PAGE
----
103
103

PROPERTY FROM A PRIVATE AMERICAN FUND

James Edward Buttersworth
NEW YORK FROM THE BAY
Estimate
300,000500,000
LOT SOLD. 372,500 USD
JUMP TO LOT
103

PROPERTY FROM A PRIVATE AMERICAN FUND

James Edward Buttersworth
NEW YORK FROM THE BAY
Estimate
300,000500,000
LOT SOLD. 372,500 USD
JUMP TO LOT

Details & Cataloguing

American Art

|
New York

James Edward Buttersworth
1817 - 1894
NEW YORK FROM THE BAY
signed J E Buttersworth (lower right)
oil on canvas
21 7/8 by 36 inches
(55.6 by 91.4 cm)
Painted circa 1878. 
Read Condition Report Read Condition Report

Provenance

Estate of Katherine Matthies (sold: Christie’s, New York, December 4, 1987, lot 7)
Glen S. Foster (acquired at the above sale) 
Estate of Glen S. Foster (sold: Phillips de Pury & Luxembourg, New York, May 21 2002, lot 88)
Acquired by the present owner at the above sale

Exhibited

Roslyn Harbor, New York, Nassau County Museum of Art, The Sea Around Us, June-September 2010

Literature

John Parkinson, Jr., The History of the New York Yacht Club, New York, 1975, vol. I, pp. 87-88
William Picard Stephens, Traditions and Memories of American Yachting, Camden, Maine, 1981, pp. 29, 32, 275
Richard B. Grassby, Ship, Sea & Sky: The Marine Art of James Edward Buttersworth, New York, 1994, pp. 93-94, illustrated pl. 28
James Taylor, Yachts on Canvas: Artists’ Images of Yachts from the Seventeenth Century to the Present Day, London, 1998, p. 81, illustrated

Catalogue Note

We would like to thank Bryan Oliphant for his assistance in researching this lot and for writing the following essay.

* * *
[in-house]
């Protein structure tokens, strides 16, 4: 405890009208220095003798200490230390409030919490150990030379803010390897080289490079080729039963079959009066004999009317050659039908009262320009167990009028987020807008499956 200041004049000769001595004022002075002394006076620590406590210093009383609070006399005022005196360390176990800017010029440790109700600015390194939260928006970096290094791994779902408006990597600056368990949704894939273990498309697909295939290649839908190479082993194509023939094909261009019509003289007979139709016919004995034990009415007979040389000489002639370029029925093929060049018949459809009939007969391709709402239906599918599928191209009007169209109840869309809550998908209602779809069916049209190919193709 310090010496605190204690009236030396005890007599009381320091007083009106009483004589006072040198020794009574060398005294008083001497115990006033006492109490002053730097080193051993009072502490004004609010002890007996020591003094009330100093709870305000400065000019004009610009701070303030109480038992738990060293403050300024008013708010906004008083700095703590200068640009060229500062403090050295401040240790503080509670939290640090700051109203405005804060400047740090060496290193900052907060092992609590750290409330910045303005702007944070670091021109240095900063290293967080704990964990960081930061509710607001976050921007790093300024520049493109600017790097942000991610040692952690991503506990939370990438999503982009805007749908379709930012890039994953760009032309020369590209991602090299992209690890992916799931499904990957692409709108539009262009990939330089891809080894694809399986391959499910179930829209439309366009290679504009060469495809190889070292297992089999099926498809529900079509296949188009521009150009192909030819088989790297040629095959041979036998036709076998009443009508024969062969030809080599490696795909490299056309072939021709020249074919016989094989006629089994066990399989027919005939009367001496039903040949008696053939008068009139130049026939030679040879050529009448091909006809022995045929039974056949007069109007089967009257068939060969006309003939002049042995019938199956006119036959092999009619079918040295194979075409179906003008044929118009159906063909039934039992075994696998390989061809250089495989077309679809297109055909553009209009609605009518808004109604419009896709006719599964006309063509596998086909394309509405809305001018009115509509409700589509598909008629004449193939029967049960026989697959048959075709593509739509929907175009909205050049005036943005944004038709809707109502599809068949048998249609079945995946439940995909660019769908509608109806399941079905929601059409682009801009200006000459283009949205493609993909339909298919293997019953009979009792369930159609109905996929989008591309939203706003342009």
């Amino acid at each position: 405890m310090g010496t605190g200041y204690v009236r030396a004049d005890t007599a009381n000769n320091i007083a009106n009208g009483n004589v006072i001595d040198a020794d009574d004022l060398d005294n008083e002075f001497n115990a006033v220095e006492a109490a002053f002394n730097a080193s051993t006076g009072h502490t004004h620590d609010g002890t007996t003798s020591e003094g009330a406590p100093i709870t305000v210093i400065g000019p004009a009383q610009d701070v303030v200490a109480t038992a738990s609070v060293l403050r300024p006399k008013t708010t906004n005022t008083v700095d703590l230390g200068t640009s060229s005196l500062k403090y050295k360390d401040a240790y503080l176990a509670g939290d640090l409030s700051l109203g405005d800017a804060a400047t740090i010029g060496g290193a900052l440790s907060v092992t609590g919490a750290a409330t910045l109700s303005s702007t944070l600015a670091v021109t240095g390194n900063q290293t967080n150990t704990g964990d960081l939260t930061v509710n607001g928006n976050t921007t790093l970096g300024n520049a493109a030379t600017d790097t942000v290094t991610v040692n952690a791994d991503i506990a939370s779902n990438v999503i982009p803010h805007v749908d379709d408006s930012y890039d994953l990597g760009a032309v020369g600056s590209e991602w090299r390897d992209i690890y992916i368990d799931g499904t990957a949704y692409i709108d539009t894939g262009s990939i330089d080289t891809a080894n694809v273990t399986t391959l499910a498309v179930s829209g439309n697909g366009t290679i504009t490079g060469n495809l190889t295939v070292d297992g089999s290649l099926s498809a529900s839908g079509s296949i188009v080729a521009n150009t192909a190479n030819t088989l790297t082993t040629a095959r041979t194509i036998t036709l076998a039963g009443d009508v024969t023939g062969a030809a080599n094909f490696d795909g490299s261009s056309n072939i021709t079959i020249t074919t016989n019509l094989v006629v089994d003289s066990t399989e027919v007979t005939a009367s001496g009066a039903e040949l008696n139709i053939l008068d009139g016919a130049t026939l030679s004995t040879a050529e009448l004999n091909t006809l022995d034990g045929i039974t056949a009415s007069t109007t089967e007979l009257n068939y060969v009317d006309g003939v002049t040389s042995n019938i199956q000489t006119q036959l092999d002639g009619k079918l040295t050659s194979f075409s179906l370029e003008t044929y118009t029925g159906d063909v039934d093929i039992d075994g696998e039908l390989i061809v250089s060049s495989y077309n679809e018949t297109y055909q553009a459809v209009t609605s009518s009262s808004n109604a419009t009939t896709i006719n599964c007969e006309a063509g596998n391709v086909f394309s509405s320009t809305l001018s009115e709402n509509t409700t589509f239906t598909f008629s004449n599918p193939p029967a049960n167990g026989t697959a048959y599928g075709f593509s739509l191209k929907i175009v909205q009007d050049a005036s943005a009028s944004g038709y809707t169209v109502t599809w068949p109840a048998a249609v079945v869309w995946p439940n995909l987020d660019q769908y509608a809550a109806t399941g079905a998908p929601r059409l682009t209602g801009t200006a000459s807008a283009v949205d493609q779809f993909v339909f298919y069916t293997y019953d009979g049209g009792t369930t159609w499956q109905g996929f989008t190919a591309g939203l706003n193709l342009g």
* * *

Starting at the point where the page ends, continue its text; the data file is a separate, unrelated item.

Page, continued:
Buttersworth’s depiction of New York Yacht Club Schooner Resolute reaching on a brisk autumn afternoon is an artistic tour de force. Resolute, built by David Carll of City Island, New York, and owned by A.S. Hatch, appears to be sailing off the canvas as the following schooners and sloops engage in futile pursuit. Buttersworth, by his skillful placement of the yachts, and by the juxtaposition of shadow and light on the sails and water, suggests the interaction between wind and wave in order to convey a sense of wind strength and speed of Resolute. Buttersworth’s close attention to atmospheric detail brings further verisimilitude to the type of racing day depicted in the painting. The race in question is certainly not being contested “over the Club Course,” or “from the Lightship to Cape May and return.” More than likely, it is a private match or stakes race. ‘Uncle Rufus’ Hatch was known to have been “ready to sail any schooner in any day in October with an eight-knot breeze, over the Club Course, or to Cape May and return.” Vesta and Dreadnought took up his offer to race over the Club course for dinners with twenty covers, Dauntless accepted a friendly match with no stakes, and Comet raced for a $500 cup over the Club Course. Races such as the one depicted in New York From the Bay were typical of the day.

American Art

|
New York